Our thinking of Robert F. Kennedy this week evokes emotions that stir the human spirit – especially in our age of cynicism and mistrust of leaders.
Yesterday, Dawn Porter commented that what we miss and so admire about Bobby Kennedy was his conviction, passion, energy and intelligence. Indeed those characteristics of his leadership mesmerize us today just as they mesmerized us during that fateful summer of 1968. Senator Kennedy’s death left so much undone - work that still needs to be completed. We got lost in the Vietnam War. Subsequent crises in leadership affected our morale. Yet fifty years later, amidst all the mistrust, from Brooklyn to Charlottesville, and from Detroit to Houston, an increasing number of us are willing to revisit the unfinished business of 1968 and to take up causes that are larger than our personal affairs or the personality of any one individual.
Kathleen Kennedy Townsend expressed her desire that all of us simply make use of the talents that we are given to help lift humanity. In other words, each of us can start with what we have and add energy to the ripple effect that Senator Kennedy talked about. Bobby Kennedy used his talent to help others. With empathy towards the marginalized and a willingness to engage with those who disagreed with him, he captured the attention and imagination of millions.
In that fateful summer of 1968, the lives of two men marched towards an intersection with each other in a way that might have changed the trajectory of our history. MLK had expanded the civil rights movement into a broader campaign for human dignity with his Poor People’s Campaign - a campaign designed to lift all Americans, whether they be black or white. Likewise, Bobby Kennedy was calling for universal respect and understanding and for the attitude and behavior of love for one’s fellow citizens regardless of race. Indeed, Senator Kennedy's speech in Indianapolis averted rioting in that city the day Martin Luther King was killed, just two months before Bobby was shot at the Ambassador hotel in Los Angeles. [see the text of Robert F. Kennedy’s remarks in Indianapolis printed below].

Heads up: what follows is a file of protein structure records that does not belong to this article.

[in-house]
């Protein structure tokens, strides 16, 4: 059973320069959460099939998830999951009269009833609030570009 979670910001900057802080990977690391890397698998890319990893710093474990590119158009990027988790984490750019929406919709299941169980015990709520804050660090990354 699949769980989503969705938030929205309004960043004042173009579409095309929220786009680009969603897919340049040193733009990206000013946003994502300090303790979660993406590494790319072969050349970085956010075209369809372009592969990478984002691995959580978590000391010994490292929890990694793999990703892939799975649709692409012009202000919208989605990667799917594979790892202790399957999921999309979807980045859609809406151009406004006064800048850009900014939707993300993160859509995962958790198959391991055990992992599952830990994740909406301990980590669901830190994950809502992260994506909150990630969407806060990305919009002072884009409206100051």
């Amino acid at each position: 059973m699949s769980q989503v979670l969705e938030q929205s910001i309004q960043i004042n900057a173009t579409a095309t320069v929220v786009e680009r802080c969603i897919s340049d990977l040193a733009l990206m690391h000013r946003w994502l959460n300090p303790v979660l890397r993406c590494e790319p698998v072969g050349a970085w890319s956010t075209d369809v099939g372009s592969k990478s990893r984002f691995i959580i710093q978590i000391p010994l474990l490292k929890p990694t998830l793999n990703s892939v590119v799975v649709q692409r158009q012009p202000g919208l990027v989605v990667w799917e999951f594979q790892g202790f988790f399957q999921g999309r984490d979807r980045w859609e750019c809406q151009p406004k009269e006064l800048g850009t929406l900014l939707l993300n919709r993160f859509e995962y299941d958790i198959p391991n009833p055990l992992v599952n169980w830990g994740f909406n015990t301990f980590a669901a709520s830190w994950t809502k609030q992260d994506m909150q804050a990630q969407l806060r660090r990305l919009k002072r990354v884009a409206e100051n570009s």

What is it that we so miss about Robert Kennedy? Certainly the conviction, passion, energy and intelligence. But also his empathy towards others and willingness to pursue justice. And his ability to connect with just about everyone through authenticity and vulnerability, as opposed to the showmanship and the degrading of others that we see too much of today. What we miss about Bobby is the stuff of leadership. Ingredients not defined by party affiliation or political doctrine. We miss intelligent ability deployed with compassion and a sense of justice. We need more of that in America today. More courage. More messages of peace, reconciliation and hope to move us toward a just and more perfect union.
April 4, 1968
Statement on the Assassination of Martin Luther King
Senator Robert F. Kennedy
April 4, 1968
I have bad news for you, for all of our fellow citizens, and people who love peace all over the world, and that is that Martin Luther King was shot and killed tonight.
Martin Luther King dedicated his life to love and to justice for his fellow human beings, and he died because of that effort.
In this difficult day, in this difficult time for the United States, it is perhaps well to ask what kind of a nation we are and what direction we want to move in. For those of you who are black--considering the evidence there evidently is that there were white people who were responsible--you can be filled with bitterness, with hatred, and a desire for revenge. We can move in that direction as a country, in great polarization--black people amongst black, white people amongst white, filled with hatred toward one another.
Or we can make an effort, as Martin Luther King did, to understand and to comprehend, and to replace that violence, that stain of bloodshed that has spread across our land, with an effort to understand with compassion and love.
For those of you who are black and are tempted to be filled with hatred and distrust at the injustice of such an act, against all white people, I can only say that I feel in my own heart the same kind of feeling. I had a member of my family killed, but he was killed by a white man. But we have to make an effort in the United States, we have to make an effort to understand, to go beyond these rather difficult times.
My favorite poet was Aeschylus. He wrote: "In our sleep, pain which cannot forget falls drop by drop upon the heart until, in our own despair, against our will, comes wisdom through the awful grace of God."
What we need in the United States is not division; what we need in the United States is not hatred; what we need in the United States is not violence or lawlessness; but love and wisdom, and compassion toward one another, and a feeling of justice toward those who still suffer within our country, whether they be white or they be black.
So I shall ask you tonight to return home, to say a prayer for the family of Martin Luther King, that's true, but more importantly to say a prayer for our own country, which all of us love--a prayer for understanding and that compassion of which I spoke.
We can do well in this country. We will have difficult times; we've had difficult times in the past; we will have difficult times in the future. It is not the end of violence; it is not the end of lawlessness; it is not the end of disorder.
But the vast majority of white people and the vast majority of black people in this country want to live together, want to improve the quality of our life, and want justice for all human beings who abide in our land.
Let us dedicate ourselves to what the Greeks wrote so many years ago: to tame the savageness of man and make gentle the life of this world.
Let us dedicate ourselves to that, and say a prayer for our country and for our people.